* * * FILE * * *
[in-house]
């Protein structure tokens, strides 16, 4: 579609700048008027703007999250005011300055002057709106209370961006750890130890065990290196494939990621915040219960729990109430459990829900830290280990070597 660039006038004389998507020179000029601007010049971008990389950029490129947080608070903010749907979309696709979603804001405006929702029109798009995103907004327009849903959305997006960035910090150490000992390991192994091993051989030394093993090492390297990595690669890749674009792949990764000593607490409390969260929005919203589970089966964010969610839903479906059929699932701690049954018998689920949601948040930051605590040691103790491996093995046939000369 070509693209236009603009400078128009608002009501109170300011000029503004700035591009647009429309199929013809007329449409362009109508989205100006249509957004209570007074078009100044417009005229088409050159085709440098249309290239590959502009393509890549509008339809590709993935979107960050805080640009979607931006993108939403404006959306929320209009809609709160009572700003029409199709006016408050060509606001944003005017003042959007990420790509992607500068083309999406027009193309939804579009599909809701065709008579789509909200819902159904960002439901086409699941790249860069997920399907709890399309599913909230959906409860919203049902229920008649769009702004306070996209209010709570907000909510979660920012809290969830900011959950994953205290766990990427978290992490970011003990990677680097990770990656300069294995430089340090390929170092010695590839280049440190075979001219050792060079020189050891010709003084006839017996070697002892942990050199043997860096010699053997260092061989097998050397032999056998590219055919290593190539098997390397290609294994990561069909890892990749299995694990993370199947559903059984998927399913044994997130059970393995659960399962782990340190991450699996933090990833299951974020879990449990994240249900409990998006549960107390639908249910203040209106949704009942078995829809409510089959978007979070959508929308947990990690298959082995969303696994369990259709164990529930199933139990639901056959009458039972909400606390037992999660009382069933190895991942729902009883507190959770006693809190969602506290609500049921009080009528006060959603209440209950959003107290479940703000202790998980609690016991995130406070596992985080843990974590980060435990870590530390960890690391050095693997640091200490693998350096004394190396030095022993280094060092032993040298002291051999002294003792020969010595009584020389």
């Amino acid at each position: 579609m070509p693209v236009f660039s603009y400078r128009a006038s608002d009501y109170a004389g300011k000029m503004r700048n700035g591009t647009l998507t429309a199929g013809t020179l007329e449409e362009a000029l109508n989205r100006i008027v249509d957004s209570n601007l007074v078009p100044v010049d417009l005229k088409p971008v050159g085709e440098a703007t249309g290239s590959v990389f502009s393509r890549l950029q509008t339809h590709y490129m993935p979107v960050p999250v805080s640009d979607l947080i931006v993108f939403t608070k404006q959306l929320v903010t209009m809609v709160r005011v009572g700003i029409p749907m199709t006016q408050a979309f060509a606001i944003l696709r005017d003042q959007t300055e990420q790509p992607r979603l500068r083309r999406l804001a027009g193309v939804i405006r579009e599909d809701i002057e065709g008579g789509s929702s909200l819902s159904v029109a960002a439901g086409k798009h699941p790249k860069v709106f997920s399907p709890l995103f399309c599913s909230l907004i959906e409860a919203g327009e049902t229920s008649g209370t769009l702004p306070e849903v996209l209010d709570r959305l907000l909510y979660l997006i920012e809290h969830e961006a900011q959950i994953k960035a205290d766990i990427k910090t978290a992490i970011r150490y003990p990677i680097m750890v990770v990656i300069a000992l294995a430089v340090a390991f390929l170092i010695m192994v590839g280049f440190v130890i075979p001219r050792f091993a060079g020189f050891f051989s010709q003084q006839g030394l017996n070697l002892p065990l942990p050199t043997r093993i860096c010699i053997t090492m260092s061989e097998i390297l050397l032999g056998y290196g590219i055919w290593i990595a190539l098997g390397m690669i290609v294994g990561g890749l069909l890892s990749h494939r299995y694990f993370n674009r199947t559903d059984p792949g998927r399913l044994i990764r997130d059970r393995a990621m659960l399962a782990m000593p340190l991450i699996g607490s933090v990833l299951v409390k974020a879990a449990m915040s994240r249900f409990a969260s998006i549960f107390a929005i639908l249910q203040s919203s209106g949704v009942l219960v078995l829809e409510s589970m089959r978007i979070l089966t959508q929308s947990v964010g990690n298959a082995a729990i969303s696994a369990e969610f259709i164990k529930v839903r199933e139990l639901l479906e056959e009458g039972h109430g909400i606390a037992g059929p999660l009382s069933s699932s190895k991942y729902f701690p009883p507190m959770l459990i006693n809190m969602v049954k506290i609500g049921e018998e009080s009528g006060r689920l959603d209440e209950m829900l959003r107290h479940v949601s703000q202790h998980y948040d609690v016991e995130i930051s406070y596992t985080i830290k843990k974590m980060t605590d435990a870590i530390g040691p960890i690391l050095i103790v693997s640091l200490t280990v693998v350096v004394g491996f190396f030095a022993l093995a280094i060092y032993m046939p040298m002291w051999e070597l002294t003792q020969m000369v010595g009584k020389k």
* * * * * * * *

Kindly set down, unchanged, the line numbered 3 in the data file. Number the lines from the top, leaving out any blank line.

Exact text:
């Amino acid at each position: 579609m070509p693209v236009f660039s603009y400078r128009a006038s608002d009501y109170a004389g300011k000029m503004r700048n700035g591009t647009l998507t429309a199929g013809t020179l007329e449409e362009a000029l109508n989205r100006i008027v249509d957004s209570n601007l007074v078009p100044v010049d417009l005229k088409p971008v050159g085709e440098a703007t249309g290239s590959v990389f502009s393509r890549l950029q509008t339809h590709y490129m993935p979107v960050p999250v805080s640009d979607l947080i931006v993108f939403t608070k404006q959306l929320v903010t209009m809609v709160r005011v009572g700003i029409p749907m199709t006016q408050a979309f060509a606001i944003l696709r005017d003042q959007t300055e990420q790509p992607r979603l500068r083309r999406l804001a027009g193309v939804i405006r579009e599909d809701i002057e065709g008579g789509s929702s909200l819902s159904v029109a960002a439901g086409k798009h699941p790249k860069v709106f997920s399907p709890l995103f399309c599913s909230l907004i959906e409860a919203g327009e049902t229920s008649g209370t769009l702004p306070e849903v996209l209010d709570r959305l907000l909510y979660l997006i920012e809290h969830e961006a900011q959950i994953k960035a205290d766990i990427k910090t978290a992490i970011r150490y003990p990677i680097m750890v990770v990656i300069a000992l294995a430089v340090a390991f390929l170092i010695m192994v590839g280049f440190v130890i075979p001219r050792f091993a060079g020189f050891f051989s010709q003084q006839g030394l017996n070697l002892p065990l942990p050199t043997r093993i860096c010699i053997t090492m260092s061989e097998i390297l050397l032999g056998y290196g590219i055919w290593i990595a190539l098997g390397m690669i290609v294994g990561g890749l069909l890892s990749h494939r299995y694990f993370n674009r199947t559903d059984p792949g998927r399913l044994i990764r997130d059970r393995a990621m659960l399962a782990m000593p340190l991450i699996g607490s933090v990833l299951v409390k974020a879990a449990m915040s994240r249900f409990a969260s998006i549960f107390a929005i639908l249910q203040s919203s209106g949704v009942l219960v078995l829809e409510s589970m089959r978007i979070l089966t959508q929308s947990v964010g990690n298959a082995a729990i969303s696994a369990e969610f259709i164990k529930v839903r199933e139990l639901l479906e056959e009458g039972h109430g909400i606390a037992g059929p999660l009382s069933s699932s190895k991942y729902f701690p009883p507190m959770l459990i006693n809190m969602v049954k506290i609500g049921e018998e009080s009528g006060r689920l959603d209440e209950m829900l959003r107290h479940v949601s703000q202790h998980y948040d609690v016991e995130i930051s406070y596992t985080i830290k843990k974590m980060t605590d435990a870590i530390g040691p960890i690391l050095i103790v693997s640091l200490t280990v693998v350096v004394g491996f190396f030095a022993l093995a280094i060092y032993m046939p040298m002291w051999e070597l002294t003792q020969m000369v010595g009584k020389k």